Their projects include a wide range of skills, from electronics, to woodworking, metalworking, knitting, papercraft, whatever.
posted by bondcliff at 8:14 AM on August 28, 2007


So I'm trying to reign myself in by buying soldiers in order to reproduce famous battles. I have some plans for a diorama of the Hougoumont where the opening stages of the Battle of Waterloo occurred. Other plans include a model WWI trench system and a French Revolution guillotine scene.
Can I just say that this might be the awesomest hobby ever?

I'm another knitter. Some people take to knitting, and some people don't. I would give it a whirl and see if it appeals to you. A lot of people seem to enjoy knitting socks, which are small and fairly quick but which can be pretty complex, if you decide to do complicated things with them.

What about cooking or baking? There are a lot of good books and T.V. shows that take an analytic, scientific approach to cooking. Cooking is really one of those things that's both an art and a science. And at the end of it all, there's yummy food to eat. The only problem is that you may be forced to interact with other people, since you probably are going to want to off-load some of your food on someone else.
posted by craichead at 8:20 AM on August 28, 2007


Have you considered origami?
posted by grateful at 8:26 AM on August 28, 2007


Get a Flickr account and make it a habit to post at least one new picture a day. It's very good practice, and you will end up with interesting shots you had never thought of. I force myself to go photo taking every day or so, I take a whole plethora of shots, and some of my favorites are ones I didn't think would turn out well.
posted by Meagan at 8:30 AM on August 28, 2007


Yet another knitter and crocheter! Many wonderful things to be said about these two activities. You work with beautiful colours and textures, and come up with a personal expression- and (usually) a functional item! They're really great to do while you're, say, travelling, or waiting. It's a great way to meet people as well- if I see people knitting/crocheting, I usually approach them and ask them about their project- then we discuss yarn, technique, etc.

You might also enjoy making jewellery- wire or doing silver/goldsmithing. That can also lead you to lapidary or enameling, which are amazing!

That said, these can be expensive hobbies!
posted by solongxenon at 8:33 AM on August 28, 2007


Take up sewing. You can work on a machine or with just needle or thread. The library has tons of books available or you can hop on over to vintagesewing.info for free early 20th century texts. You can get an alright sewing machine new from Target or Overstock or check craigslist for vintage, sub-$100 workhorses. A lot of the pre-1970s sewing machines can be a source of DIY-repair fun.

For fabric, you can use sheets from the thrift store (and some thrift stores sell fabric) or just use clothes you've outgrown. Sewing isn't limited to clothes -- you can make bags, home accessories, book covers. Check out ASG.org -- right now they have a huge charitable sewing project for women who have just had mastectomies.
posted by whitneykitty at 8:42 AM on August 28, 2007


Recently I have had a strange desire to learn how to draw caricatures. It seems like it fits most of your criteria (you can avoid people by drawing pictures of celebrities or something).
posted by boreddusty at 8:45 AM on August 28, 2007


Build a CNC machine - involves building a mechnical device that is controlled by a computer and the completed machine involves making more things. Many people extensively document the building process with photos.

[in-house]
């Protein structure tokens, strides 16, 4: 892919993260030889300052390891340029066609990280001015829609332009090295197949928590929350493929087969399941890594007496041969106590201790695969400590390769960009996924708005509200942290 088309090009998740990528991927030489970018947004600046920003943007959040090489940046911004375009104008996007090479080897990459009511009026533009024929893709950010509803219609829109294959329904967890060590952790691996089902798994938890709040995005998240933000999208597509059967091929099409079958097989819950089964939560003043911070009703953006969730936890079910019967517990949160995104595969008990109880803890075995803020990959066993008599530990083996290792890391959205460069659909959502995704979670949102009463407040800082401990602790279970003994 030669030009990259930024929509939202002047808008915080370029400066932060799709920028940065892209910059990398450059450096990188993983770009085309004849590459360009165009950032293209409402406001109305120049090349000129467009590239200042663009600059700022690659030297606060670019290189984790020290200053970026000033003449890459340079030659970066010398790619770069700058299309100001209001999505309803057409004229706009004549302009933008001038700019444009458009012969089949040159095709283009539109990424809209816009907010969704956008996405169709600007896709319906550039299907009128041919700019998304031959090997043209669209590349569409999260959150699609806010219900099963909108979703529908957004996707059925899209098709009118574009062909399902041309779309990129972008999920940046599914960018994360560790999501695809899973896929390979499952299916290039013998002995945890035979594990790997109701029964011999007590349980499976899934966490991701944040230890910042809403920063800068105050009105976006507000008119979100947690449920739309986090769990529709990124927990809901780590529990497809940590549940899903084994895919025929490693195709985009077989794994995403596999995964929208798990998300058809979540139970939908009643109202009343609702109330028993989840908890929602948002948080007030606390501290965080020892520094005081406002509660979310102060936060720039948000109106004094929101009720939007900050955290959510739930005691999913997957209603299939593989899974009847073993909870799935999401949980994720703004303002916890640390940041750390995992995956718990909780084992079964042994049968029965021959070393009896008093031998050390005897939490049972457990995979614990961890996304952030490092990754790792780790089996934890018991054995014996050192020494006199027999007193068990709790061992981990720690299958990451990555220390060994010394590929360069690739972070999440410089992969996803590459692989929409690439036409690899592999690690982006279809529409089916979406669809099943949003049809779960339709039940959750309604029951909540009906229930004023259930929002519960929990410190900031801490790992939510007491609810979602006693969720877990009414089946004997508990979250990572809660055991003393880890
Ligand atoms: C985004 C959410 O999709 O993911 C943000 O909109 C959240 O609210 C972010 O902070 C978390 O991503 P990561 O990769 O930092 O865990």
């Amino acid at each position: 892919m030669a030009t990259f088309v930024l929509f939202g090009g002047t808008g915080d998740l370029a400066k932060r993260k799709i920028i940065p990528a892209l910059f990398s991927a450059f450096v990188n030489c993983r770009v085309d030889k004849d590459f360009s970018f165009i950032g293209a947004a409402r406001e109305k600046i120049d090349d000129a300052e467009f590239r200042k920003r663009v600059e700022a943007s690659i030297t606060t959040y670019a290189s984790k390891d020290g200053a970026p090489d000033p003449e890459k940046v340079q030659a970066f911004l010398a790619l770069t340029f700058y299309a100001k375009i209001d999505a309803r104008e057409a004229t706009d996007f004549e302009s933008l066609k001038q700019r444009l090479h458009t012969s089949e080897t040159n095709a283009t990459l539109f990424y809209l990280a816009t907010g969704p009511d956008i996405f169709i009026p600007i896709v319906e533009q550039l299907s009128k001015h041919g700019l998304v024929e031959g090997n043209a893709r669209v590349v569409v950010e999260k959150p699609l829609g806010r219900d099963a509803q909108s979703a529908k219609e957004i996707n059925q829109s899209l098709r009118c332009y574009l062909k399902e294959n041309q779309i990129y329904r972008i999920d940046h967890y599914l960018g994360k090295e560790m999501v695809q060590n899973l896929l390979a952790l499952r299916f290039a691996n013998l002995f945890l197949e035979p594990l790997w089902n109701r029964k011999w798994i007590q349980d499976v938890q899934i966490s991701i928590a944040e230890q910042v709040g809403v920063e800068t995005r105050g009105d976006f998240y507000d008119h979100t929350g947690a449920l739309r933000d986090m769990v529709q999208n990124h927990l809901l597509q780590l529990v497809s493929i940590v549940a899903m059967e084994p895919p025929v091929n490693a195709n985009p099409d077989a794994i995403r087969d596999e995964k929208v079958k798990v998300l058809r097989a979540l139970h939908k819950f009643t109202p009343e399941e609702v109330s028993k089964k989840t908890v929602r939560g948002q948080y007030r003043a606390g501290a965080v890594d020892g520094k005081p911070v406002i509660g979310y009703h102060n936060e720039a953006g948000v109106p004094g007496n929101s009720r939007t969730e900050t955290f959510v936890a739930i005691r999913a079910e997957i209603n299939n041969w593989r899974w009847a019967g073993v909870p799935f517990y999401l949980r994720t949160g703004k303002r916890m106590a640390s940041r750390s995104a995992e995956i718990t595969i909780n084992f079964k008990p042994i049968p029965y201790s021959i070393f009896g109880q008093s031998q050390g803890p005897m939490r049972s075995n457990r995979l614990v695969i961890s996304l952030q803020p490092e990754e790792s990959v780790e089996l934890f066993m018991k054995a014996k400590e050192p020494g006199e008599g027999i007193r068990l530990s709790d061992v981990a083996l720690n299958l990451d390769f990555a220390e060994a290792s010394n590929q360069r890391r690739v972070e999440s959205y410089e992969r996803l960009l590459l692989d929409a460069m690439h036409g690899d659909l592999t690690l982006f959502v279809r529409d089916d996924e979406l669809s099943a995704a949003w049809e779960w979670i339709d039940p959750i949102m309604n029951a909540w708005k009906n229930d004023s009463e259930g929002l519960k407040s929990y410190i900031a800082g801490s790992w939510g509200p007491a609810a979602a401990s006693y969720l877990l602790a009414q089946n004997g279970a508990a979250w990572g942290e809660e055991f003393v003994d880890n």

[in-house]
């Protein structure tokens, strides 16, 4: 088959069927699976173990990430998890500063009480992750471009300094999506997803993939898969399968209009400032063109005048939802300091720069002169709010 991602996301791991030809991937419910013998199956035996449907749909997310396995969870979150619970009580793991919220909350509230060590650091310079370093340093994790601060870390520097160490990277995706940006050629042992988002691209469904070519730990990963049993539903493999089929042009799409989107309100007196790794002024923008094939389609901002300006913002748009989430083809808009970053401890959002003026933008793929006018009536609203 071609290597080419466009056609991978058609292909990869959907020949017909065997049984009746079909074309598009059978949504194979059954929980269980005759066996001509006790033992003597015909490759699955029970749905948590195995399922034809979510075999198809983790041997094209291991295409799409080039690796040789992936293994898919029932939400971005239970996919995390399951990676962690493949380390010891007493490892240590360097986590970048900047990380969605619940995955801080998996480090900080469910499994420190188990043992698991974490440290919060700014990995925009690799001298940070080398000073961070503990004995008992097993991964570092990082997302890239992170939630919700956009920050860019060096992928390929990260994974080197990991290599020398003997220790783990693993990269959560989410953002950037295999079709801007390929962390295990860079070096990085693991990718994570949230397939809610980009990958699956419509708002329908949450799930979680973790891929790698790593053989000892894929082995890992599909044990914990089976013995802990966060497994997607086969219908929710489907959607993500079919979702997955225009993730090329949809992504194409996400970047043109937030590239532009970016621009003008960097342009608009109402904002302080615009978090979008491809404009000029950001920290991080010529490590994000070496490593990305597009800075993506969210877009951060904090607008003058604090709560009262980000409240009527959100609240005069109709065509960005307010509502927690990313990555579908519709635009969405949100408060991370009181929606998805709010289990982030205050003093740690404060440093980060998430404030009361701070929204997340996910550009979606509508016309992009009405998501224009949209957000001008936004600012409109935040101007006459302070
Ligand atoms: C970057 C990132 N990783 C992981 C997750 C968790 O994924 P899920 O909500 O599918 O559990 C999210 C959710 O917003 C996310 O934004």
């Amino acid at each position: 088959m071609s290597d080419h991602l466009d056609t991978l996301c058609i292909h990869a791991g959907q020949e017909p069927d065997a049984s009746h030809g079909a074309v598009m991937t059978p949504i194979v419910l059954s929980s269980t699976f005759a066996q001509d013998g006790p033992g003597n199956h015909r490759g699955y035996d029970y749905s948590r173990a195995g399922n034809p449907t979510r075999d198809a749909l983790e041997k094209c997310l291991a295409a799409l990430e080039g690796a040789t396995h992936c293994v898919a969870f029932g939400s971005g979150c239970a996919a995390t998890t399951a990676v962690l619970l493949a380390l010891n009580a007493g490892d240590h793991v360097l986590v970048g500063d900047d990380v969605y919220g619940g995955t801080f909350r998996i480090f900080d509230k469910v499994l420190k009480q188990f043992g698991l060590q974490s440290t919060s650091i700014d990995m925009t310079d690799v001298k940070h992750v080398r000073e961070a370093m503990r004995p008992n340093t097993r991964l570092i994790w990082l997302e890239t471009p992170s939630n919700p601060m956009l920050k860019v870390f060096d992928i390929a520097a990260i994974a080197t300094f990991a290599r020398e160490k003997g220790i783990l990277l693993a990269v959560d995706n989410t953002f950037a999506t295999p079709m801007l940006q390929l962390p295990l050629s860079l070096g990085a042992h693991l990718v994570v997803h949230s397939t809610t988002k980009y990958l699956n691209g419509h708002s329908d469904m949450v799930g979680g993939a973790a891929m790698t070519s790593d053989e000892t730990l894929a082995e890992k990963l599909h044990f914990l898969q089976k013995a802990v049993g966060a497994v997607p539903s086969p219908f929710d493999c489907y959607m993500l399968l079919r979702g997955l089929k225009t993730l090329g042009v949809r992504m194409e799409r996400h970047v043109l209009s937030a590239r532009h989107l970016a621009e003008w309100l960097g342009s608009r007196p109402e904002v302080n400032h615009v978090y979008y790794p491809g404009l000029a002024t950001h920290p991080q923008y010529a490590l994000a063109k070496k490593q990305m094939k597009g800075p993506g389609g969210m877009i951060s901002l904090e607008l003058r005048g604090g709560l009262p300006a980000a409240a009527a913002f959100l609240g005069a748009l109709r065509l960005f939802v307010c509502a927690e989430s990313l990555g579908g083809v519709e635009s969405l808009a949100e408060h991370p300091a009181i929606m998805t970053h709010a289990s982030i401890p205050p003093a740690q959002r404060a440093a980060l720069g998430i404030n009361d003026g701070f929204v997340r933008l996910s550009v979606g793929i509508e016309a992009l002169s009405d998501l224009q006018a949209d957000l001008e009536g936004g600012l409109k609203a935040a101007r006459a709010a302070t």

posted by probablysteve at 8:48 AM on August 28, 2007 [1 favorite]


Building models of things, from scratch or a kit. I'm currently constructing a scale model ancient roman house - there is a smallish outlay for balsa wood and paint, but it's quite cheap. I've poked around on the internet for floor plans and pictures for color schemes of various rooms, which I takes bits of and add some stuff of my own (it's meant to be fun, not absolutely historically accurate).
posted by frobozz at 8:49 AM on August 28, 2007


Woodworking, car repair, painting. Make and paint cool furniture. sell it for lots of money. Same deal with fine jewelry-making. Check out your local Adult Ed. program. they always have classes on different stuff.
posted by theora55 at 8:51 AM on August 28, 2007


Homebrew. Make your own equipment (mash-lauter-tun, grain mill, kegerator, etc). It's a fantastic hobby and easy to get into and go crazy with. Plus you get to make beer.
posted by i_am_a_Jedi at 9:01 AM on August 28, 2007


pick an instrument and set your goal to learn one song. There really are few things more rewarding in life than playing an instrument.
posted by any major dude at 9:12 AM on August 28, 2007


AutoIt, you say? Don't like leaving the house? You sound like me. I've programmed a ton of apps in AutoIt.. in fact it was a good springboard for me to then pickup PHP.

I've always felt I have a creative streak that needs to be fulfilled but I can't draw or paint - programming has really filled that void. My day job is programming. When I'm done with my day job I switch over to programming my pet projects. And I'm only slightly ashamed to admit it. :-)

If you want to program: Think of something that doesn't exist or something you might want to 'automate'. For instance, I am a livejournal user and like to view the 'latest images feed' - I also like the silly/weird animated GIFs that pop up on LJ and other websites from time to time. I created a program in autoit that monitors the image feed, parses every image to determine if the images are animated, and then posts them to my website.

Since I got pretty good at autoit, I decided I also wanted to learn PHP - I now have a website, written in PHP (CakePHP, actually), which is a showcase for all the images my autoit program picks up.

I have a bunch of other php projects I want to work on which I hope to then monetize via ads.. so I guess my point is, if you want to get into the (web) programming arena, you can have fun while making a bit of money on the side, and you're expanding your programming knowledge at the same time. The hard part is coming up with a website concept.
posted by MarkLark at 9:26 AM on August 28, 2007


seconding homebrewing
posted by phil at 9:34 AM on August 28, 2007


if you find yourself feeling overconfident, take up the violin. You will never lack for frequent moments of deep humility.
posted by vilcxjo_BLANKA at 9:35 AM on August 28, 2007


extreme macro or even microscope photography. alternatively, astro-photography
posted by Large Marge at 10:16 AM on August 28, 2007